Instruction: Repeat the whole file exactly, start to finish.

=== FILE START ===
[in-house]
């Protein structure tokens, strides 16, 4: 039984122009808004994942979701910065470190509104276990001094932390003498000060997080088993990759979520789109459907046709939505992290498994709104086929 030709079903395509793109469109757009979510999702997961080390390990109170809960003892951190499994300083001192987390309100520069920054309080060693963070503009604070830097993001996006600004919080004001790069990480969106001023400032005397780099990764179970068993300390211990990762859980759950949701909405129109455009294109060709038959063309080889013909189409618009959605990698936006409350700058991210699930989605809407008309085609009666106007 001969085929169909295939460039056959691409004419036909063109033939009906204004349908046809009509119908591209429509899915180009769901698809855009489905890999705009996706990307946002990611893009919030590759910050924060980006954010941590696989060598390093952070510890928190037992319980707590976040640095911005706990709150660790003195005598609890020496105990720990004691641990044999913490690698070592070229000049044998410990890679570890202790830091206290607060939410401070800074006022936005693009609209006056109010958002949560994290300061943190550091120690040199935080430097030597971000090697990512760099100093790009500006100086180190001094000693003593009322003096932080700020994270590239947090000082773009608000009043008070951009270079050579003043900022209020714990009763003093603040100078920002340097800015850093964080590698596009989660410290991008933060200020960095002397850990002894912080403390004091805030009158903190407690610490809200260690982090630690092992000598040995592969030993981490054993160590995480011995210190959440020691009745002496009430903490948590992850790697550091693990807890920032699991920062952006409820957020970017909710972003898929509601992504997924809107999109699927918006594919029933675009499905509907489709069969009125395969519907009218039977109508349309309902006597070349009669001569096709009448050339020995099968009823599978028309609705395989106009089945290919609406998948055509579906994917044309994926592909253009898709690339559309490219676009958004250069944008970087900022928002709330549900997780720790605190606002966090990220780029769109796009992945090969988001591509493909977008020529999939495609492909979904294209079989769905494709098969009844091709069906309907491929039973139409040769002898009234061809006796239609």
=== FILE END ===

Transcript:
[in-house]
């Protein structure tokens, strides 16, 4: 039984122009808004994942979701910065470190509104276990001094932390003498000060997080088993990759979520789109459907046709939505992290498994709104086929 030709079903395509793109469109757009979510999702997961080390390990109170809960003892951190499994300083001192987390309100520069920054309080060693963070503009604070830097993001996006600004919080004001790069990480969106001023400032005397780099990764179970068993300390211990990762859980759950949701909405129109455009294109060709038959063309080889013909189409618009959605990698936006409350700058991210699930989605809407008309085609009666106007 001969085929169909295939460039056959691409004419036909063109033939009906204004349908046809009509119908591209429509899915180009769901698809855009489905890999705009996706990307946002990611893009919030590759910050924060980006954010941590696989060598390093952070510890928190037992319980707590976040640095911005706990709150660790003195005598609890020496105990720990004691641990044999913490690698070592070229000049044998410990890679570890202790830091206290607060939410401070800074006022936005693009609209006056109010958002949560994290300061943190550091120690040199935080430097030597971000090697990512760099100093790009500006100086180190001094000693003593009322003096932080700020994270590239947090000082773009608000009043008070951009270079050579003043900022209020714990009763003093603040100078920002340097800015850093964080590698596009989660410290991008933060200020960095002397850990002894912080403390004091805030009158903190407690610490809200260690982090630690092992000598040995592969030993981490054993160590995480011995210190959440020691009745002496009430903490948590992850790697550091693990807890920032699991920062952006409820957020970017909710972003898929509601992504997924809107999109699927918006594919029933675009499905509907489709069969009125395969519907009218039977109508349309309902006597070349009669001569096709009448050339020995099968009823599978028309609705395989106009089945290919609406998948055509579906994917044309994926592909253009898709690339559309490219676009958004250069944008970087900022928002709330549900997780720790605190606002966090990220780029769109796009992945090969988001591509493909977008020529999939495609492909979904294209079989769905494709098969009844091709069906309907491929039973139409040769002898009234061809006796239609």